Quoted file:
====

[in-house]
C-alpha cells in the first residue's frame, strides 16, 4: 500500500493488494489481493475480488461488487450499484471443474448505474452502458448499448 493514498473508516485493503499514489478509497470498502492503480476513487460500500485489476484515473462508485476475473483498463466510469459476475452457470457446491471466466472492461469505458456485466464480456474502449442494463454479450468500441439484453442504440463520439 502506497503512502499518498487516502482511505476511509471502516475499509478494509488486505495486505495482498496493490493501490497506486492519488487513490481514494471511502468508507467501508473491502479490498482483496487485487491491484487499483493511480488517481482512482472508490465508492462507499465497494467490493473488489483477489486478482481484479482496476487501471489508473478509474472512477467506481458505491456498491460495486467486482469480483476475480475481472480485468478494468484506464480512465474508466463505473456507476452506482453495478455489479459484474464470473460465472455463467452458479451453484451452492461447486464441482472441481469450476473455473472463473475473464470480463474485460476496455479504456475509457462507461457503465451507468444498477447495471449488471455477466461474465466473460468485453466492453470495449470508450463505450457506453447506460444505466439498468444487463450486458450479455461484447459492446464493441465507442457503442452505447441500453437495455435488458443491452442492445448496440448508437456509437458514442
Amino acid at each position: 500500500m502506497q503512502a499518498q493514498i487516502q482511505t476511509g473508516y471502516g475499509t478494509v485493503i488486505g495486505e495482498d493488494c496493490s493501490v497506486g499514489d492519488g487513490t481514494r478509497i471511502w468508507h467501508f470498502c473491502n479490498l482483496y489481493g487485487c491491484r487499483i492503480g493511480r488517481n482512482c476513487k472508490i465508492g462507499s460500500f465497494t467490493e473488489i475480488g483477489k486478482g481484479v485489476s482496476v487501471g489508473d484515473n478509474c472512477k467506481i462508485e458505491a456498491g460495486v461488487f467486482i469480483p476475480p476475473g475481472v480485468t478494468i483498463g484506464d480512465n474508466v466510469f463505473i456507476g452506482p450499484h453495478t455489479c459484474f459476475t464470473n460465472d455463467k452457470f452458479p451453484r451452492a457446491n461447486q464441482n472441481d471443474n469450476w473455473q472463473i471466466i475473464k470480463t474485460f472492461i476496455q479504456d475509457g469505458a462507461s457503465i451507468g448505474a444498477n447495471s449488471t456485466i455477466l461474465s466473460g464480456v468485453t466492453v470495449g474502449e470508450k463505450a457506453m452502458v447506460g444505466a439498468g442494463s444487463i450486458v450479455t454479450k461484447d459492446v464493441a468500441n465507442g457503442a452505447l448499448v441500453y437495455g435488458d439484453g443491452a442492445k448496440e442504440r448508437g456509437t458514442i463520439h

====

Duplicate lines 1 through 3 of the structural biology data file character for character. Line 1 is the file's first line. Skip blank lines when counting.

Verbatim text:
[in-house]
C-alpha cells in the first residue's frame, strides 16, 4: 500500500493488494489481493475480488461488487450499484471443474448505474452502458448499448 493514498473508516485493503499514489478509497470498502492503480476513487460500500485489476484515473462508485476475473483498463466510469459476475452457470457446491471466466472492461469505458456485466464480456474502449442494463454479450468500441439484453442504440463520439 502506497503512502499518498487516502482511505476511509471502516475499509478494509488486505495486505495482498496493490493501490497506486492519488487513490481514494471511502468508507467501508473491502479490498482483496487485487491491484487499483493511480488517481482512482472508490465508492462507499465497494467490493473488489483477489486478482481484479482496476487501471489508473478509474472512477467506481458505491456498491460495486467486482469480483476475480475481472480485468478494468484506464480512465474508466463505473456507476452506482453495478455489479459484474464470473460465472455463467452458479451453484451452492461447486464441482472441481469450476473455473472463473475473464470480463474485460476496455479504456475509457462507461457503465451507468444498477447495471449488471455477466461474465466473460468485453466492453470495449470508450463505450457506453447506460444505466439498468444487463450486458450479455461484447459492446464493441465507442457503442452505447441500453437495455435488458443491452442492445448496440448508437456509437458514442
Amino acid at each position: 500500500m502506497q503512502a499518498q493514498i487516502q482511505t476511509g473508516y471502516g475499509t478494509v485493503i488486505g495486505e495482498d493488494c496493490s493501490v497506486g499514489d492519488g487513490t481514494r478509497i471511502w468508507h467501508f470498502c473491502n479490498l482483496y489481493g487485487c491491484r487499483i492503480g493511480r488517481n482512482c476513487k472508490i465508492g462507499s460500500f465497494t467490493e473488489i475480488g483477489k486478482g481484479v485489476s482496476v487501471g489508473d484515473n478509474c472512477k467506481i462508485e458505491a456498491g460495486v461488487f467486482i469480483p476475480p476475473g475481472v480485468t478494468i483498463g484506464d480512465n474508466v466510469f463505473i456507476g452506482p450499484h453495478t455489479c459484474f459476475t464470473n460465472d455463467k452457470f452458479p451453484r451452492a457446491n461447486q464441482n472441481d471443474n469450476w473455473q472463473i471466466i475473464k470480463t474485460f472492461i476496455q479504456d475509457g469505458a462507461s457503465i451507468g448505474a444498477n447495471s449488471t456485466i455477466l461474465s466473460g464480456v468485453t466492453v470495449g474502449e470508450k463505450a457506453m452502458v447506460g444505466a439498468g442494463s444487463i450486458v450479455t454479450k461484447d459492446v464493441a468500441n465507442g457503442a452505447l448499448v441500453y437495455g435488458d439484453g443491452a442492445k448496440e442504440r448508437g456509437t458514442i463520439h